When you have had a decision to make, have you ever thought of asking your body? Strange isn’t it. Asking your body a question. But go on. Ask. You might just find that your body will give you the right answer. And intuition. While there is no definitive answer where intuition comes from, we can all acknowledge that it’s a knowing and is often felt, not thought. Intuition often arises in the body with a feeling, a hunch, a knowing or even a ‘gut’ feel and happens before we have consciously engaged our logical mind.

It’s crazy when you think how often we discount our body when it’s such a part of who we are. Thankfully doctors are starting to believe in the connection of the mind and body given the latest research in neuroscience. Yet we still have a long way to go where our body is revered as much as our brain.

Which brings me to the relationship we have with our body. Can you honestly say that you treat your body with love and respect? Can you honestly say that you honor your body and trust the subtle signals it gives you? Can you honestly say that you give your body attention? Do you talk to it? Ask it what it wants? Check out what food it wants?

Building a relationship with your body is one of the biggest gifts you can give yourself. I am not saying that I am ‘there’ yet – but I do know that New Year resolutions around weight loss are pointless and doomed to fail. It has to start with getting intimate with your body and knowing (and thereby trusting) what your body wants and needs.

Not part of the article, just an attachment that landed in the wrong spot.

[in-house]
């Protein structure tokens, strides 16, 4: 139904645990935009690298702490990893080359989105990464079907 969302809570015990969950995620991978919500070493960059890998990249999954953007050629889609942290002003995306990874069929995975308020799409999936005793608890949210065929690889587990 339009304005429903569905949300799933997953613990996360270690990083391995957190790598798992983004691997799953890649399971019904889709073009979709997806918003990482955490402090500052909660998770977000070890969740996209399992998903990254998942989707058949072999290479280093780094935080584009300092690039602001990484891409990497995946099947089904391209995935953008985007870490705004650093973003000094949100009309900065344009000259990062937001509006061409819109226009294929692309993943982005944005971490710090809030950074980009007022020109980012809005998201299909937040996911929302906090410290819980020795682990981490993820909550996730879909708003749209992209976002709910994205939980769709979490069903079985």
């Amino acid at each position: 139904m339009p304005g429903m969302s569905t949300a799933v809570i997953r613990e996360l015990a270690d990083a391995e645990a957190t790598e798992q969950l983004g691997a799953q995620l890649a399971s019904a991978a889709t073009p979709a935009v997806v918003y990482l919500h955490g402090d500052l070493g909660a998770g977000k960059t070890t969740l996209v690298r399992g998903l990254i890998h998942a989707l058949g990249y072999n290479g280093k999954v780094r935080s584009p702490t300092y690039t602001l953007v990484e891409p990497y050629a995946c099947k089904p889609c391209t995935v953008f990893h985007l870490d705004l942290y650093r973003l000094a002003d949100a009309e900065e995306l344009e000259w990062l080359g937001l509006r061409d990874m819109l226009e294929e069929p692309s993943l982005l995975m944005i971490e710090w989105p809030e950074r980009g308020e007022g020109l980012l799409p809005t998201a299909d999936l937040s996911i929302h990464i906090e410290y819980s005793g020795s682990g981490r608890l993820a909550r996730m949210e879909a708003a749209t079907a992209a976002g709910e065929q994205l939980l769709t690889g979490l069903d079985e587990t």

You know you best and having an intimate relationship with your body puts YOU in the control seat. I happen to believe that the body is where it is all at, not the brain. Being connected and in your body. Trusting your body. Being grounded. Being in your heart. Now, that sounds like a great New Years resolution to me.






2 Comments to Diets Don’t Work

  1. I believe this is some of the most important work we are called to do – for ourselves and others. Having a conversation with our bodies may sound and feel like an odd thing to do in our ‘quick fix’ world. Yet how can we be grounded if we do not listen to the very vehicle that grounds us? It’s like travelling in a car or a plane without brakes. Like you, I continue to learn through experience that it is much better to listen to what my own body is telling me than to continuously look for external remedies and solutions. Whilst I greatly value and respect the work of the medical profession, I do feel that we have a far greater knowledge of what works for our own bodies and what doesn’t than we ever give ourselves credit for.

    • Anne Loyd

      A beautiful analogy Christina. I too believe it is one of the most important work we need to do. I liken the body to being our home, and if we don’t care, nurture and pay attention to our home, we won’t have any place to live. Thank you for your insight.